By Laura L. Myers
SEATTLE (Reuters) - The U.S. Army on Friday dropped one of the murder charges against the soldier originally accused of killing 17 Afghan villagers in March, reducing the number of murder counts to 16 due to the double-counting of one of the dead, officials said.
The amended complaint now also accuses Staff Sergeant Robert Bales of wrongfully possessing and using steroids and unlawfully consuming alcohol while deployed.
The March 11 mass shooting in the Kandahar province of Afghanistan further eroded U.S.-Afghan relations, already frayed by a decade of war.
Army Lieutenant Colonel Gary Dangerfield, a spokesman for Joint Base Lewis-McChord in Washington state where Bales was assigned, said the reduction in the number of murder counts stems from the fact that one of the dead Afghan villagers was double counted. "You had the same name twice," he said.
Initial reports from Afghanistan had put the death toll at 16 people, despite the Army's original decision to charge Bales with 17 counts of murder.
The number of murder counts was reduced to 16 only after "extensive interviews of family members" of those shot to confirm there were 16 dead and not 17, Dangerfield said.
Bales, a decorated veteran of four combat tours in Iraq and Afghanistan, was initially charged with killing eight adults and nine children and with six counts each of assault and attempted murder for attacking two other adults and four children.
Dangerfield could not immediately say how many children might be included among the dead from the amended 16 murder counts, and newly filed charging documents did not provide details on that.
Bales is accused of walking off his base under cover of darkness and opening fire at civilians in their homes in at least two villages in the Panjwai district of Kandahar.
A Seattle-based attorney for Bales, John Henry Browne, did not return calls.
In the new charging documents, Bales is also accused of burning several bodies of Afghan villagers.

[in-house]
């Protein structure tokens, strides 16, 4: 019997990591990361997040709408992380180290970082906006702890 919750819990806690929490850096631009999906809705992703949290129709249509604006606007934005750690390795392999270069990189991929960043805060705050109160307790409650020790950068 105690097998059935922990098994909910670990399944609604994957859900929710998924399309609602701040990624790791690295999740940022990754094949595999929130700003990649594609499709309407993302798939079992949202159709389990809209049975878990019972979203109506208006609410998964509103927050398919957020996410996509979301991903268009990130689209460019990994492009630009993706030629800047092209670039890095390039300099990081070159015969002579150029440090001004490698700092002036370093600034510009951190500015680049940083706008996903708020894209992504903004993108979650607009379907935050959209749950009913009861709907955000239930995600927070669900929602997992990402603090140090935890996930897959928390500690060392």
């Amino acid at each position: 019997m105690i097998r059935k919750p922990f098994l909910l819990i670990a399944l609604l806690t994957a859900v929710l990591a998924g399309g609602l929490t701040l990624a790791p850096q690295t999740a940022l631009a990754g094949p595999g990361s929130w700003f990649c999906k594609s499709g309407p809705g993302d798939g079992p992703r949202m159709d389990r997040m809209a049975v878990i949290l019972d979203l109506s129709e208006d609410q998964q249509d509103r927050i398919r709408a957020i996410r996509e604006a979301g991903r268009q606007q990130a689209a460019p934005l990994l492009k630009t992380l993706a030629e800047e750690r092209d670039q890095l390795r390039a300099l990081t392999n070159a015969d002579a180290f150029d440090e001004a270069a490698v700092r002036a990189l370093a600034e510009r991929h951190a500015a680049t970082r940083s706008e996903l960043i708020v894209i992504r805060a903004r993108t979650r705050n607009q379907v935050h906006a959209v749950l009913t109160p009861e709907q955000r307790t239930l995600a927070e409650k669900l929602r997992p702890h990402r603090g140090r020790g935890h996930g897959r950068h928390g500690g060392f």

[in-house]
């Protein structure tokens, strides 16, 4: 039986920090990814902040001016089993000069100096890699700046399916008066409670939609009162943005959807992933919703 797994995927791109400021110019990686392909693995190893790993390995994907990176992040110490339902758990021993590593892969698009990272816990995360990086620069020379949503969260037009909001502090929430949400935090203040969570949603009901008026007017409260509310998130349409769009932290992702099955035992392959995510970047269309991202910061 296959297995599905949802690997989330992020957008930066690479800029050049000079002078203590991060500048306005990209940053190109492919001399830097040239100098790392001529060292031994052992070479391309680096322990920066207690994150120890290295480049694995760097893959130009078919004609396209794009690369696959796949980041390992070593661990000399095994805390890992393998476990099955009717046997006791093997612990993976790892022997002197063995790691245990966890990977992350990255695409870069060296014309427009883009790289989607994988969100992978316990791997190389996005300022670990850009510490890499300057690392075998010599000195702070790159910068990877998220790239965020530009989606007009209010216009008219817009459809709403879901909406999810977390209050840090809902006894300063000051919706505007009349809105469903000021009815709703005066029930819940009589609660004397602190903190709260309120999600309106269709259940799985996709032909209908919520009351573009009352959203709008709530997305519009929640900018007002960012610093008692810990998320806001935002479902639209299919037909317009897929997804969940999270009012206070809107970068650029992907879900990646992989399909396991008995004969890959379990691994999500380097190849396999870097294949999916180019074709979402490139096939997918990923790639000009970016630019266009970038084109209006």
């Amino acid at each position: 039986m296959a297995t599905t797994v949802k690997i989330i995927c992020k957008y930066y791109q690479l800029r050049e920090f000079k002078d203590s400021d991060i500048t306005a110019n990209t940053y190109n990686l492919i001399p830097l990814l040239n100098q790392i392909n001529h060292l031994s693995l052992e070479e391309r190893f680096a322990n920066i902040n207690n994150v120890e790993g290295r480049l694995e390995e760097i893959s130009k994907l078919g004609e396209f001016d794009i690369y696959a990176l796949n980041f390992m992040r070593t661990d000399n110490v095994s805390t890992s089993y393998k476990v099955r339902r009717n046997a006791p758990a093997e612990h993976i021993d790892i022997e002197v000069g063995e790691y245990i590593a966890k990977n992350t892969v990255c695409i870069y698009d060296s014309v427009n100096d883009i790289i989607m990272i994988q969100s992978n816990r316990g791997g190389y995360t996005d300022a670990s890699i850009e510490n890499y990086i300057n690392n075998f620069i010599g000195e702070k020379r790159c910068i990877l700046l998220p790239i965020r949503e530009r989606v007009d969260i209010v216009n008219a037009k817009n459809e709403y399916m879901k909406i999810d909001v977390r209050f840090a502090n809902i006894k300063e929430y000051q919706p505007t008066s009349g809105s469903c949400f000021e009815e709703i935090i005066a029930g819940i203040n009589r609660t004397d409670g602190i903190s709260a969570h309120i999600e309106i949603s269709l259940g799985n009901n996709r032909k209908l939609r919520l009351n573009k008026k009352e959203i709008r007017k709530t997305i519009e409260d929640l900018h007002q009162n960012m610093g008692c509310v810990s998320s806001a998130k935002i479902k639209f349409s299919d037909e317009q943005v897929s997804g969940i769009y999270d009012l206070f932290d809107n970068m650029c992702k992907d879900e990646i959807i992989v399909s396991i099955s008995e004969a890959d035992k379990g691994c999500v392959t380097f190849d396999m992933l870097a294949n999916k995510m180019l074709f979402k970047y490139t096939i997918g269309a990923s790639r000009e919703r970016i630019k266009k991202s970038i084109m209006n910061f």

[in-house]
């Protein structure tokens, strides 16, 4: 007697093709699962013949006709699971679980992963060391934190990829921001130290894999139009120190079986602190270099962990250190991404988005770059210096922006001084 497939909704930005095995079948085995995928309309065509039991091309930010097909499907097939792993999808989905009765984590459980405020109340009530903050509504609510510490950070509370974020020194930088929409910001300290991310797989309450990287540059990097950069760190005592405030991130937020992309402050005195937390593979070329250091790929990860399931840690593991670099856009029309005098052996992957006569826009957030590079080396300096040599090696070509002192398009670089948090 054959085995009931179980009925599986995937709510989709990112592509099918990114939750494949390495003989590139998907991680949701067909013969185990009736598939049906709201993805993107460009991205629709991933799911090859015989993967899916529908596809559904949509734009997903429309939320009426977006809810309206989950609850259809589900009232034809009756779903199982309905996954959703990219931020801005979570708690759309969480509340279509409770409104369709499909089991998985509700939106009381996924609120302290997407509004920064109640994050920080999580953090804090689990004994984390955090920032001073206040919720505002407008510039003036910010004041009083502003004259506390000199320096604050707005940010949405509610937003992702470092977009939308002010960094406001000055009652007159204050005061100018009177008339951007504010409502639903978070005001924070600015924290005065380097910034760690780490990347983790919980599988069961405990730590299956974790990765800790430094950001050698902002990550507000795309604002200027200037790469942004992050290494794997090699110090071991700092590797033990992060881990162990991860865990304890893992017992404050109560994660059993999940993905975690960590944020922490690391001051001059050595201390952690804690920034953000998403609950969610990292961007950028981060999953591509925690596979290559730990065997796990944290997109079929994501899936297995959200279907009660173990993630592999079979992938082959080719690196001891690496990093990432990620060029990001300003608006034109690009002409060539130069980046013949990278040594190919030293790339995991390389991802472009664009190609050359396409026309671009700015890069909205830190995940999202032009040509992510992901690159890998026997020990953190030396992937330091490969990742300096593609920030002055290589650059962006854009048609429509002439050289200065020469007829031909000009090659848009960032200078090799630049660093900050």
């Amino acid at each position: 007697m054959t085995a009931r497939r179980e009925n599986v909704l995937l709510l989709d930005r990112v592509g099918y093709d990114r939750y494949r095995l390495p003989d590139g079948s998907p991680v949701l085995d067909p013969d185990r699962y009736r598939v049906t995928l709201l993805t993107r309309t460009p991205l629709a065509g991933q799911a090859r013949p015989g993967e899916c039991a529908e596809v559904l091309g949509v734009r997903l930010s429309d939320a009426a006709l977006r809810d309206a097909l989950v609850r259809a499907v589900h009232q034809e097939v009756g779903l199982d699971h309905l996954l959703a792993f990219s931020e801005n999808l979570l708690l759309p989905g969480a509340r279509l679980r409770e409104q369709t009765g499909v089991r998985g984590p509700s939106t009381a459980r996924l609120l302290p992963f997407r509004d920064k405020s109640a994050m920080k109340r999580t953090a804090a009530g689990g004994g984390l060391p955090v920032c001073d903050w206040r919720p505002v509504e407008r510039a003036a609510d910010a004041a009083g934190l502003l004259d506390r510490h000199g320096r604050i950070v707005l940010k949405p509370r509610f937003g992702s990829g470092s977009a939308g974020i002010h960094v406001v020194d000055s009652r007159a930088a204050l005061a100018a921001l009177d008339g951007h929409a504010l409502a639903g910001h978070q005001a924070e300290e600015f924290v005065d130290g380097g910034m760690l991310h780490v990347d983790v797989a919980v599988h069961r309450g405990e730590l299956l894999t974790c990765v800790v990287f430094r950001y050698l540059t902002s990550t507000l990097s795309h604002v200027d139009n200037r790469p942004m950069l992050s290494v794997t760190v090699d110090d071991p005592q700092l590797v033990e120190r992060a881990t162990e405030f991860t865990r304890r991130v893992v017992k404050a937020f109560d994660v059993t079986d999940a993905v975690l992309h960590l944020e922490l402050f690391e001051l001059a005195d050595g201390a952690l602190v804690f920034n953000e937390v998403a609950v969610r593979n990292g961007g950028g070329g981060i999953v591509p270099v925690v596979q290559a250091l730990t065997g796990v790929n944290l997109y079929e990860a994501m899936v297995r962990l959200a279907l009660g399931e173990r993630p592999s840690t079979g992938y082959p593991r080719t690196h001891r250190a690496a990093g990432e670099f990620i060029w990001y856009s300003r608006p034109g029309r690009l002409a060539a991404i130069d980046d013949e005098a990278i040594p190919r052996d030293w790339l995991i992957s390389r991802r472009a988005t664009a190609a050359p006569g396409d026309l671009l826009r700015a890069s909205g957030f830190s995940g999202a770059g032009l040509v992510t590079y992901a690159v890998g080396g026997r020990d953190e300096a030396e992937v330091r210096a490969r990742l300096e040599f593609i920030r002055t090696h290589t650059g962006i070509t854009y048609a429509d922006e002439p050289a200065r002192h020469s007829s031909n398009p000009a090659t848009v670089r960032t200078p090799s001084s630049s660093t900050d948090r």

The six counts of attempted murder against Bales remain unchanged in the amended complaint. But the newly filed documents also add a count of assault, which brings the total number of those counts to seven, from the previous six.
The new allegation involves an incident from February, the month before the mass shooting, in which Bales is accused of using his hands and knees to "unlawfully strike" a male Afghan whose name is unknown, according to the charging documents.
Bales is also accused of destroying a laptop computer.
He is being held at Leavenworth military prison in Kansas, but was assigned to the 2nd Battalion, 3rd Infantry Regiment headquartered at Lewis-McChord.
Premeditated murder is a capital offense under the U.S. military justice code, so Bales could face the death penalty if convicted. He would face a mandatory minimum sentence, if convicted, of life imprisonment with eligibility for parole, the military has said.
An evidentiary proceeding called an Article 32 hearing in Bale's case could occur within the next month, or later if attorneys seek a delay, Dangerfield said. The site of that hearing has not been set, but it could occur at Lewis-McChord, he said.
(Writing by Alex Dobuzinskis; editing by Todd Eastham)